Strains and sprains are injuries to the body's soft tissues. Strains are injuries to muscles and/or tendons, which are the cords that connect muscles and bones. Sprains are injuries to ligaments, which are bands of strong connective tissue that support the joints (areas in the body where two bones meet) and connect the bones to each other. Strains and sprains may result from sudden injury or from long-term overuse.
Strains and sprains are injuries to the body's soft tissues—its muscles, tendons, and ligaments. They are everyday occurrences for athletes but can happen to anyone as the result of a fall, a twist, or any other sudden blow to the body.
Strains are injuries to muscles or tendons, which support the bones and connect them to the muscles. Sprains are injuries to ligaments, which are bands of connective tissue that support the joints and connect the bones to each other.
Strains occur most often in the muscles and tendons of the legs and back. Hamstring pulls, groin pulls, and sore back muscles are common forms of strain. Sprains most often affect the joints, such as the ankles, knees, and wrists. Both strains and sprains cause pain, swelling, and inflammation * . The injured area may also be discolored if it has been bruised and blood forms pools underneath the skin.
Most people recover from strains and sprains if they see their doctor promptly and follow the doctor's instructions, which often involve what is known as a R.I.C.E. protocol: rest, ice, compression, and elevation.
Doctors usually classify strains and sprains by the degree of damage done to the muscles or ligaments.
A first-degree strain or sprain is the least serious of the three degrees and causes the least amount of damage or stretching of ligaments or muscle fibers. No tears occur in the tissue fibers, pain and swelling are minimal, and range of motion (movement up and down, or sideways) is usually not affected to any significant degree. People who have a first-degree strain or sprain may experience some slight disability in using the affected joint, but on the whole, they can resume normal activities after a short recovery period.
In a second-degree strain or sprain, up to 80 percent of the tissue fibers are ruptured. The individual experiences more pain, edema * , and reduced range of motion. Unlike first-degree injuries, two to three weeks may pass before the pain and swelling begin to show real improvement. Athletes who resume their sports activity too soon risk the real possibility that the second-degree injury will turn into a third-degree injury, which requires a longer recovery time.
In third-degree injury, a complete rupture occurs in all the tissues that surround the joint capsule: muscles, tendons, and ligaments. A person with a third-degree sprain or strain can no longer use the injured part of the body and will experience pain and visible bruising. X-rays may show that even though bones have not been broken, they may have been chipped. Doctors call such bone chips avulsion (a-VUL-shun) fractures. Medical professionals usually advise patients to protect the injured area for eight to 10 weeks and may order surgery to repair damaged joints.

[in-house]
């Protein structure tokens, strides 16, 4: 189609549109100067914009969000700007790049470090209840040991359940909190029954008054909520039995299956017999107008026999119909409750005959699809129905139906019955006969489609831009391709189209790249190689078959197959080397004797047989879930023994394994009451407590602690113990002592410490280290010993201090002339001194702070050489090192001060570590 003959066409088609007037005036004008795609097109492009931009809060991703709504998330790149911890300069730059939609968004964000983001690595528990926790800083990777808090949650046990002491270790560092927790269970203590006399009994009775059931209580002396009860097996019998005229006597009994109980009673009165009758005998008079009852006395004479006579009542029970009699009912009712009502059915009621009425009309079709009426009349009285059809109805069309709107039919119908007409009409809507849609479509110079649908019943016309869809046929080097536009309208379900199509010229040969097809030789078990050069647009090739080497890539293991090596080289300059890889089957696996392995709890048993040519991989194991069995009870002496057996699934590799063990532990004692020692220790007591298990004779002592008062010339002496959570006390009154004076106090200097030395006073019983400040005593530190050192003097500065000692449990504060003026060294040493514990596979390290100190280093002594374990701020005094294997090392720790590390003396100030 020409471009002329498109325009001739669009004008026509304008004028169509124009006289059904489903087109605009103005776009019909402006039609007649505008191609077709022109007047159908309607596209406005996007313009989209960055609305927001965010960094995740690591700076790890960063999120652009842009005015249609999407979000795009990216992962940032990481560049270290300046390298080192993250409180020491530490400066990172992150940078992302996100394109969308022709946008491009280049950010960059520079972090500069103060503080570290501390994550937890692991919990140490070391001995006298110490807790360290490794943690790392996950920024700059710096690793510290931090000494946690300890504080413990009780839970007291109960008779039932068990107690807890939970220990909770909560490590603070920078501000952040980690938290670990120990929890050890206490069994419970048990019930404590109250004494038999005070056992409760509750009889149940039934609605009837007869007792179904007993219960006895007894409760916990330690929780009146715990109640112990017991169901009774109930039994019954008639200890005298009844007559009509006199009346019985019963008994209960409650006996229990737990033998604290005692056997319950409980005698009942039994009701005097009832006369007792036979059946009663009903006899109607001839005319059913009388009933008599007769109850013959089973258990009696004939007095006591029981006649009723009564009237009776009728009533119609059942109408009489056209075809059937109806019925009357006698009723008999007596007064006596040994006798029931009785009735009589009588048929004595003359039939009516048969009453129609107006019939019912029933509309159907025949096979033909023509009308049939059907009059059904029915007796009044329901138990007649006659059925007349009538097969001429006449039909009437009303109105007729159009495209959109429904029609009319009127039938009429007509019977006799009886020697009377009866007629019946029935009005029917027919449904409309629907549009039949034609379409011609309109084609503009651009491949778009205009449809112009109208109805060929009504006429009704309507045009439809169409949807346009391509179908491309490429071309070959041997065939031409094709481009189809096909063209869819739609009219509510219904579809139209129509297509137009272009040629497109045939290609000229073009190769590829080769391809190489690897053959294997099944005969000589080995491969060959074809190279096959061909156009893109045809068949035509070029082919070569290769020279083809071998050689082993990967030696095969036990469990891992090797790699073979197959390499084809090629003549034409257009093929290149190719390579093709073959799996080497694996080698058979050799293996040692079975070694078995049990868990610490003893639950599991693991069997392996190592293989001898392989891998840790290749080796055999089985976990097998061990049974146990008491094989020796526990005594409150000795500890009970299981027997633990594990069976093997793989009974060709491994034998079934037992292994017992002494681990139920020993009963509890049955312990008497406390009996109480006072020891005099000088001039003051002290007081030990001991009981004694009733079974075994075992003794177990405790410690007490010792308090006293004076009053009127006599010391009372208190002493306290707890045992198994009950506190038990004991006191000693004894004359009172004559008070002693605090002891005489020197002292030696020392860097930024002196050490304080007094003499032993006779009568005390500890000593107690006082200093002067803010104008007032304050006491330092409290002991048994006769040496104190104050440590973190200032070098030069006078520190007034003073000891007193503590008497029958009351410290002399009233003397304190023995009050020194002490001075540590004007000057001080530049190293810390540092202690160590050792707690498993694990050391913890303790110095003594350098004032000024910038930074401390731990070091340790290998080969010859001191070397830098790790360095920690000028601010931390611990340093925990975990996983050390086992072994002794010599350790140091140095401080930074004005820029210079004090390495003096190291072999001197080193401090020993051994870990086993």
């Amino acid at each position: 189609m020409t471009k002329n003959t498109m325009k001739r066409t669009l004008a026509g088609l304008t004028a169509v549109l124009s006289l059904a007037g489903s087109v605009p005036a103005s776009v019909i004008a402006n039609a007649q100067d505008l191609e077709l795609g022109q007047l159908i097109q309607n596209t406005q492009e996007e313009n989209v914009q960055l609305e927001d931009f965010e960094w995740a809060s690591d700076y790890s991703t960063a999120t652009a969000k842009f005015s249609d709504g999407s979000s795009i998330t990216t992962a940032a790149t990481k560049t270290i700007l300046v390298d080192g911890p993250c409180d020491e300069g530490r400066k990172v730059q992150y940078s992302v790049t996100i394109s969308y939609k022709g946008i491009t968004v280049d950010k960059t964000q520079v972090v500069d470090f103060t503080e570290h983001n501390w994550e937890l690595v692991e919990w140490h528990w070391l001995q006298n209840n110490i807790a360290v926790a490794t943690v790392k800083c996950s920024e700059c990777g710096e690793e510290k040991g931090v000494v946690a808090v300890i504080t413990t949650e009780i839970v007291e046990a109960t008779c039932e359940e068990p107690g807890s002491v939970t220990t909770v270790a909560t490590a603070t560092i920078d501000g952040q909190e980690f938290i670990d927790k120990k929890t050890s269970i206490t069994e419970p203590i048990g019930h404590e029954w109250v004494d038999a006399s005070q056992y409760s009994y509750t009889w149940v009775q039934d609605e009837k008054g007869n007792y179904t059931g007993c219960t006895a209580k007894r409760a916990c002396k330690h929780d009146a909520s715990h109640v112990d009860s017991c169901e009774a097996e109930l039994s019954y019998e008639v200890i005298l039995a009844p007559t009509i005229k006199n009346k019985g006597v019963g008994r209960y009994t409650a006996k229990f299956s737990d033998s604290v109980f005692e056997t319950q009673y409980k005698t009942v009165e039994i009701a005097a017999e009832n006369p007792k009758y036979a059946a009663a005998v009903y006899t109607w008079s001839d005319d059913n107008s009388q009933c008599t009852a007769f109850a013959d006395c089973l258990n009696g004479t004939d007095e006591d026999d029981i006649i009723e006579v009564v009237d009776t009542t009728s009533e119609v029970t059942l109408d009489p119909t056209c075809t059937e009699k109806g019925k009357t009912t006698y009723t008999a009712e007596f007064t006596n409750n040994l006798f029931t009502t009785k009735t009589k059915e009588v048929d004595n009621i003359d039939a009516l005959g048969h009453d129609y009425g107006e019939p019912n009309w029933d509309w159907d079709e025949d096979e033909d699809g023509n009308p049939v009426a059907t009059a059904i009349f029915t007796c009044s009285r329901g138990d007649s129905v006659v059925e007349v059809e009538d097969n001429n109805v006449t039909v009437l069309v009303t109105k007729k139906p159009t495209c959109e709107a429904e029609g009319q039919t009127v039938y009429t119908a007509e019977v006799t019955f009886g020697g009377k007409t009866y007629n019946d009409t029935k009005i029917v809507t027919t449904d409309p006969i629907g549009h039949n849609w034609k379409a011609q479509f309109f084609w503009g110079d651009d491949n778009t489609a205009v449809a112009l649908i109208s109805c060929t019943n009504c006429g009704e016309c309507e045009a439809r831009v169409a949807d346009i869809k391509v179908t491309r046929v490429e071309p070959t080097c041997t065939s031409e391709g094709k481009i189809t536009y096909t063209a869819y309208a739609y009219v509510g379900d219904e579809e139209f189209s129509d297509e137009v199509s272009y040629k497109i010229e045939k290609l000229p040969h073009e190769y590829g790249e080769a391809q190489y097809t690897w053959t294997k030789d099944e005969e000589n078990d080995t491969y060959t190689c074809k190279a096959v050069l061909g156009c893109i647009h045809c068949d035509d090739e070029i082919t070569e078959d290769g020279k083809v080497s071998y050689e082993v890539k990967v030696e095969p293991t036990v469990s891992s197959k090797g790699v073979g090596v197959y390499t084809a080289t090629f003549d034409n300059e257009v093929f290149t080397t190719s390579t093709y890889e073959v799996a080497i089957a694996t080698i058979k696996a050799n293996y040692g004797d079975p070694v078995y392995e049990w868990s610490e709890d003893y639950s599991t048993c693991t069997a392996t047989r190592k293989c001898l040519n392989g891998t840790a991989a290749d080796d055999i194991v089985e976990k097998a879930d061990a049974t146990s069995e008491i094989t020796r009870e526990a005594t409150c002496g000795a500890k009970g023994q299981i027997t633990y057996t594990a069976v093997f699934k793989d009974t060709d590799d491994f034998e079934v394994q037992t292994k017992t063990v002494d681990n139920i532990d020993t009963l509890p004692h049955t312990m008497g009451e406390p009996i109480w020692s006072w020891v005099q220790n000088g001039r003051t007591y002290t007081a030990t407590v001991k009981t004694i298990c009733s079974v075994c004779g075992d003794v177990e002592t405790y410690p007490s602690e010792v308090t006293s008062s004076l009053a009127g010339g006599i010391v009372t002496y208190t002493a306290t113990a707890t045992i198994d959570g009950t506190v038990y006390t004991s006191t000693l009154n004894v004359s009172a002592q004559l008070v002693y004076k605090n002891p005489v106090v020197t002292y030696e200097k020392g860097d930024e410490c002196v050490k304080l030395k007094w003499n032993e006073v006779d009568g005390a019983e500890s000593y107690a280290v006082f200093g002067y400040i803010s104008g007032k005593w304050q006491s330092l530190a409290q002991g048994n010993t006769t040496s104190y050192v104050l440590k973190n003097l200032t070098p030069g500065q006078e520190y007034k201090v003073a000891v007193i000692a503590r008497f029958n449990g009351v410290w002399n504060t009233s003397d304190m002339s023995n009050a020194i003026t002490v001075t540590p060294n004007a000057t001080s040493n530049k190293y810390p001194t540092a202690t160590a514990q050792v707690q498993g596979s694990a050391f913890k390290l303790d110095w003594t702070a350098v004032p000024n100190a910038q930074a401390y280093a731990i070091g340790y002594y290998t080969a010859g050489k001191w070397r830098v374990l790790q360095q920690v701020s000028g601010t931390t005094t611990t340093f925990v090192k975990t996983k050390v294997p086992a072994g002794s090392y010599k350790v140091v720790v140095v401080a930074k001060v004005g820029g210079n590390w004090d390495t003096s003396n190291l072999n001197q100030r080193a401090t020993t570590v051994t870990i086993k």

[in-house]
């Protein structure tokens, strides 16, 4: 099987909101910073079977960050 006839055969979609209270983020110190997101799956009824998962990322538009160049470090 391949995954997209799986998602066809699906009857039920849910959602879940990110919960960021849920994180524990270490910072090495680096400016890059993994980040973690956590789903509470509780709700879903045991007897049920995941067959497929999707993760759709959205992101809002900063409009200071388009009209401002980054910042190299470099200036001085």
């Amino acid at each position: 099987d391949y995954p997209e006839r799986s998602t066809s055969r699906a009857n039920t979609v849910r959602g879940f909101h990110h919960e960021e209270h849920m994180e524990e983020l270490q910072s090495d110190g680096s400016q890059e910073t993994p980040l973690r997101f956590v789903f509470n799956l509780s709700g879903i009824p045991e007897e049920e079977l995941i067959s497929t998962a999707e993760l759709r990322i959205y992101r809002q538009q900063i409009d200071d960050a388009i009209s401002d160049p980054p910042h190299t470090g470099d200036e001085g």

Doctors who treat strains and sprains use the expression “RICE DIETS” to describe the steps required for healing. The “RICE” part of the term refers to first-aid practices, whereas “DIETS” refers to more definitive therapies performed by or under a doctor's supervision.
Many strains and sprains can be avoided through planning for safe environments and activities. Precautions at home include the following:
Rules for athletes include starting slowly, stretching frequently, and always remembering to warm up and cool down before and after strenuous exercise.
See also Carpal Tunnel Syndrome • Foot Disorders: Overview • Knee Injuries: Overview • Muscle Spasms and Cramps • Repetitive Stress Syndrome • Sports Injuries: Overview • Tendinitis • Tennis Elbow (Epicondylitis) • Trauma
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Young, Craig C. “Ankle Sprain.” Medscape Reference, January 3, 2016. http://emedicine.medscape.com/article/1907229-overview (accessed July 12, 2016).
American Physical Therapy Association. “Physical Therapist's Guide to Ankle Sprain.” http://www.moveforwardpt.com/symptomsconditionsdetail.aspx?cid=3c31ac5a-19ef-4c97-a8b6-ea1cfe19ac95 (accessed March 13, 2016).
National Institute of Arthritis and Musculoskeletal and Skin Diseases. “What Are Sprains and Strains?” http://www.niams.nih.gov/Health_Info/Sprains_Strains/sprains_and_strains_ff.asp (accessed July 12, 2016).
American Academy of Orthopaedic Surgeons. 9400 West Higgins Rd., Rosemont, IL 60018. Telephone: 847-823-7186. Website: http://www.aaos.org (accessed July 12, 2016).
American Physical Therapy Association. 1111 North Fairfax St., Alexandria, VA 22314-1488. Telephone: 703-684-2782. Website: http://www.apta.org (accessed July 12, 2016).
* inflammation (in-fla-MAY-shun) is the body's reaction to irritation, infection, or injury and involves swelling, pain, redness, and warmth.
* edema (e-DEE-ma) means swelling in the body's tissues caused by excess fluid.
* ibuprofen (eye-bew-PRO-fin) is a nonsteroidal anti-inflammatory drug (NSAID) used to reduce fever and relieve pain or inflammation.